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News >  Health

Spokane adults needed for study on ‘long COVID’

Oct. 19, 2022 Updated Wed., Oct. 19, 2022 at 4:46 p.m.

Dr. Katherine Tuttle discusses her study at a Spokane Regional Health District presentation on Wednesday.  (Courtesy of Providence)
Dr. Katherine Tuttle discusses her study at a Spokane Regional Health District presentation on Wednesday. (Courtesy of Providence)

What exactly is “long COVID” and how is it treated? Researchers are hoping to find out with a study that Spokane adults have been asked to participate in.

The team is hoping to help define the symptoms and effects of long COVID through the nation-wide RECOVER Initiative, a study from the National Institutes of Health. The study is seeking 150 adults in Spokane to participate, about half of whom have already been identified, said Dr. Katherine Tuttle, director of research at Providence Sacred Heart Medical Center.

It is estimated that one in three people who have had COVID also suffer from long-term symptoms, although Tuttle said that number could change as the study goes on. There have been more than 96 million reported cases of COVID in the U.S. to date, according to the Centers for Disease Control and Prevention.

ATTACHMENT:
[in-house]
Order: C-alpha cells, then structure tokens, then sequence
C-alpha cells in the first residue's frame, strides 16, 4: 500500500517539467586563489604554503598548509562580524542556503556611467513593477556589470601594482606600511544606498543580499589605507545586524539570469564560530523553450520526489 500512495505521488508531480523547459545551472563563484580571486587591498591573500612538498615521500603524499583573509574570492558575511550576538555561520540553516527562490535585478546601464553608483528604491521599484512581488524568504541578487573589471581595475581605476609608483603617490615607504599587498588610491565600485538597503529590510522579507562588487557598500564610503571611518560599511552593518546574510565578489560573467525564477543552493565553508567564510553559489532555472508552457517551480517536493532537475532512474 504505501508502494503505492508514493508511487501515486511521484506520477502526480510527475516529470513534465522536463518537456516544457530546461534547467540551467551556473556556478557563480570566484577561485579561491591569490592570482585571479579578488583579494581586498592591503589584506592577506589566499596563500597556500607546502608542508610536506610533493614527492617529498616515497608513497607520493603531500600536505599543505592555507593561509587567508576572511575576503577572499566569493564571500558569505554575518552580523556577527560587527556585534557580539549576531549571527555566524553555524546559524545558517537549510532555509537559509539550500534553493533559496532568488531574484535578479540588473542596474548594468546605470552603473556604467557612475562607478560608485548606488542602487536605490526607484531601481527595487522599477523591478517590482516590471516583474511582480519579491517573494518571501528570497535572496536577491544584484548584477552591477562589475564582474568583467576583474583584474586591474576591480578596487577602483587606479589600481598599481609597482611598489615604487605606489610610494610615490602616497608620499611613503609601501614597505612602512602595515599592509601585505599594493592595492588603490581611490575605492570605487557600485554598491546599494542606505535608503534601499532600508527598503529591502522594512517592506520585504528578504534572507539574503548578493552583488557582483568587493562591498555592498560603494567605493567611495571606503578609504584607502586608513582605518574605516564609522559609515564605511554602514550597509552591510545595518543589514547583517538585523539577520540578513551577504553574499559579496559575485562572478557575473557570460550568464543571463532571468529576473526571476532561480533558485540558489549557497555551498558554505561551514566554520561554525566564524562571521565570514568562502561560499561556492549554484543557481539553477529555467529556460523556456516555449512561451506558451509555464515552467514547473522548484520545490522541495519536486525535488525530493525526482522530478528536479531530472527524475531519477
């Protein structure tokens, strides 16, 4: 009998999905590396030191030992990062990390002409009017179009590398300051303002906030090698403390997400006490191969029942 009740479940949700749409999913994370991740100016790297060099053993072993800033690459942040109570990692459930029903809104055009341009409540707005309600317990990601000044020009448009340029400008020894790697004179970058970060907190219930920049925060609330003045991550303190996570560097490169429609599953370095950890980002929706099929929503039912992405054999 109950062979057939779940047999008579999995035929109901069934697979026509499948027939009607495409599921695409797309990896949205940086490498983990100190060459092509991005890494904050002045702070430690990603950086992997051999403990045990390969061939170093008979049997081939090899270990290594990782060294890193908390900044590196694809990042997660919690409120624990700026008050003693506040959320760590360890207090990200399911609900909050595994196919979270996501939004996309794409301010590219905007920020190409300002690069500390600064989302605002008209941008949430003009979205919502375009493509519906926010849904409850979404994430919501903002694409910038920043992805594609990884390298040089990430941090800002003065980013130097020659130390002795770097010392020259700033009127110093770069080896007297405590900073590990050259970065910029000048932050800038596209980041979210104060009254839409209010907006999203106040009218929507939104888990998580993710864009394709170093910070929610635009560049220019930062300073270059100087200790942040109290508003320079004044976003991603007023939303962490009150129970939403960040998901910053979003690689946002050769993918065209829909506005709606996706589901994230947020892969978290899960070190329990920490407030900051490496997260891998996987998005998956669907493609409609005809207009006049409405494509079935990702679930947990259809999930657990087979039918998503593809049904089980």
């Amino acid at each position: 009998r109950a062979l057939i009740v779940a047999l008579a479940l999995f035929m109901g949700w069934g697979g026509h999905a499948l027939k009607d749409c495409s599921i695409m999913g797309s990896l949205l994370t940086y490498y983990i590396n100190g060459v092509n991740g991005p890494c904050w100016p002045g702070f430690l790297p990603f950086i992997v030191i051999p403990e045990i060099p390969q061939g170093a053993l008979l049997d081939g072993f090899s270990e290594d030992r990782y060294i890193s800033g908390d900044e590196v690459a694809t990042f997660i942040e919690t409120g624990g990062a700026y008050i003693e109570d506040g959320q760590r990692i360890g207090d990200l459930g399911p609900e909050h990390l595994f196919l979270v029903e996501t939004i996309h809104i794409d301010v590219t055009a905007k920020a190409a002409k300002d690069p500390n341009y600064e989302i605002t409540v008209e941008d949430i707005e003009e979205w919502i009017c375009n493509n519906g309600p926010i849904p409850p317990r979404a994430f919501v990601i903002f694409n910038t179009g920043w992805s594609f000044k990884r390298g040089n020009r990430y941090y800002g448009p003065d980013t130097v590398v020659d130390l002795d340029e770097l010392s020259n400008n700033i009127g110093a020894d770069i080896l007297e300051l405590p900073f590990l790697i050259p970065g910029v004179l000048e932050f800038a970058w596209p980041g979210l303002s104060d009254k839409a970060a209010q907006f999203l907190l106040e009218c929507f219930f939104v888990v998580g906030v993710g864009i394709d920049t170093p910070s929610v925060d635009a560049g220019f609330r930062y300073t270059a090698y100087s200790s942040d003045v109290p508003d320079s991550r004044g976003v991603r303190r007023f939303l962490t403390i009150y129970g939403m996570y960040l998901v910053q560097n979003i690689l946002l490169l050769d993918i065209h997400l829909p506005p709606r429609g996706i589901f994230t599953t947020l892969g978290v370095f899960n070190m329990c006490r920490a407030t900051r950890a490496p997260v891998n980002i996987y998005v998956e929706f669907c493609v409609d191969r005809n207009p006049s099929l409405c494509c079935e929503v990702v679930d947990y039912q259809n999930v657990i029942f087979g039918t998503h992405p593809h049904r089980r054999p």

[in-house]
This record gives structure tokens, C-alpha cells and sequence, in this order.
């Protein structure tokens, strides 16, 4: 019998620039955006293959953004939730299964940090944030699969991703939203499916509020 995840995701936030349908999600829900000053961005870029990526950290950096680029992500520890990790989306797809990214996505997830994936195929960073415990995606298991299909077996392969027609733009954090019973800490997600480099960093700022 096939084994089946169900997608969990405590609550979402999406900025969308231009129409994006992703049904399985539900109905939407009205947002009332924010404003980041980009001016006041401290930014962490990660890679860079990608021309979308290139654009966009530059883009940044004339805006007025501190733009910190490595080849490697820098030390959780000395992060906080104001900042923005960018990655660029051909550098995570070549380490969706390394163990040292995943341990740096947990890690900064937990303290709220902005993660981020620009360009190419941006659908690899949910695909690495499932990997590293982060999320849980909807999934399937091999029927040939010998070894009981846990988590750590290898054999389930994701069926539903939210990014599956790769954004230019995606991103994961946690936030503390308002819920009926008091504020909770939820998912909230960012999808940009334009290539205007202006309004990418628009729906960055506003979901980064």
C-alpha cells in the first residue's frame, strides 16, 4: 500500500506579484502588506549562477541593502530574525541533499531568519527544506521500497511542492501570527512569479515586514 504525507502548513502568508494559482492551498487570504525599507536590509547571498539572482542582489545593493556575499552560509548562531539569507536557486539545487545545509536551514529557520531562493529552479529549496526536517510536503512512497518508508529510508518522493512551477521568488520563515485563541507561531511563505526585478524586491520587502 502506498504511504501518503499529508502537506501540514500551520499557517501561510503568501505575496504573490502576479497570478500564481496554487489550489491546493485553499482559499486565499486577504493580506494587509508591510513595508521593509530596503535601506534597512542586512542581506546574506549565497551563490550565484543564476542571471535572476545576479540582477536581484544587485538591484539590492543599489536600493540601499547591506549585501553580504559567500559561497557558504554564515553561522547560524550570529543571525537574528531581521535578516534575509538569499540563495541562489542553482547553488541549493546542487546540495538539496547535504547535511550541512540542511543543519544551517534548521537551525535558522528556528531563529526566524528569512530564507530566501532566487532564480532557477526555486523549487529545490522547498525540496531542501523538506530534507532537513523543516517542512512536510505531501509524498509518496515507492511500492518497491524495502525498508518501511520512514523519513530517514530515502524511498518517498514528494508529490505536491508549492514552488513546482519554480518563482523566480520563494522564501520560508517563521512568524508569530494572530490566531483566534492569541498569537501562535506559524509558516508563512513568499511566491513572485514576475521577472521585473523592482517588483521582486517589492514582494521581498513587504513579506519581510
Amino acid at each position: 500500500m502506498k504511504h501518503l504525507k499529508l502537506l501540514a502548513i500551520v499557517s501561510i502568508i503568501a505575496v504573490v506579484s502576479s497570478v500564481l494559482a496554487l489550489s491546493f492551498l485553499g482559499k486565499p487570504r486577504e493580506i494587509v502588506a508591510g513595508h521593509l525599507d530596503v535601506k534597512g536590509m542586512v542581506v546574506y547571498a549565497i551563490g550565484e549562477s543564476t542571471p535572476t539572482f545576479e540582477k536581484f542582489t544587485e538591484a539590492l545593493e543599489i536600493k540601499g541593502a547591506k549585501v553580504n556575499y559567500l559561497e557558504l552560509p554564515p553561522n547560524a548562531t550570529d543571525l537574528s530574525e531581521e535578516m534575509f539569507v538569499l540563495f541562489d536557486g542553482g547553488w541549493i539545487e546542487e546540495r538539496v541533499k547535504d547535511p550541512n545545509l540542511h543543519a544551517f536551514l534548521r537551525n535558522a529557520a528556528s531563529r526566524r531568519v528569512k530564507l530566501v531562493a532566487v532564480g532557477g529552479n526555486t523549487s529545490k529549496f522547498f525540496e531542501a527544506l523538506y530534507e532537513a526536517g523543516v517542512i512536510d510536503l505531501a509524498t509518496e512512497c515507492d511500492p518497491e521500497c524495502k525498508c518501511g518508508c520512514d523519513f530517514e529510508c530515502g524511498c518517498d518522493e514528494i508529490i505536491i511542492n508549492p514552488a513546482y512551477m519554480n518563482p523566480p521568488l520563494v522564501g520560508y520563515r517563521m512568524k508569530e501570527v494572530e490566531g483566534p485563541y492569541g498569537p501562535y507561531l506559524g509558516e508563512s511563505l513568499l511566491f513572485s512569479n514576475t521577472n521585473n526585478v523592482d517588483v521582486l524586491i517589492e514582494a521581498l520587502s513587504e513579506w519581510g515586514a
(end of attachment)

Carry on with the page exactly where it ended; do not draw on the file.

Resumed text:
Long COVID symptoms can include physical and mental fatigue, even from simply watching a TV show, as well as brain fog and confusion, Spokane County Health Officer Dr. Francisco Velazquez and Tuttle said during a Facebook Live discussion on the Spokane Regional Health District page on Wednesday.

“In addition to fatigue, we see many people who have trouble breathing,” Tuttle said. “They feel weak. They have trouble thinking.”

More severe symptoms can include chronic kidney disease, heart failure and chronic lung disease, Velazquez said. However, the full scope of those symptoms and their treatment is not fully understood, Tuttle said.

Tuttle said the information in the study is still preliminary and no concrete data has been made available yet.

“That is our goal. To fund the systematic search for truth,” Tuttle said. “It’s validated and it’s rigorous, and it’s not something of conjecture. It’s real data.”

The study will last four years, although Tuttle said it’s likely to continue “ad infinitum.”

The study was announced earlier this year.

Researchers are hoping to gather a diverse group of participants from the Spokane region, with an emphasis on rural and tribal communities, Tuttle said. People who have not had COVID are also asked to participate as a control group.

The national study aims to gather 40,000 people across the United States. Half of the participants will be babies, teens and children. About 2,000 will be pregnant . The remainder will be adults.

Adults who are interested in participating can find more information at or by emailing

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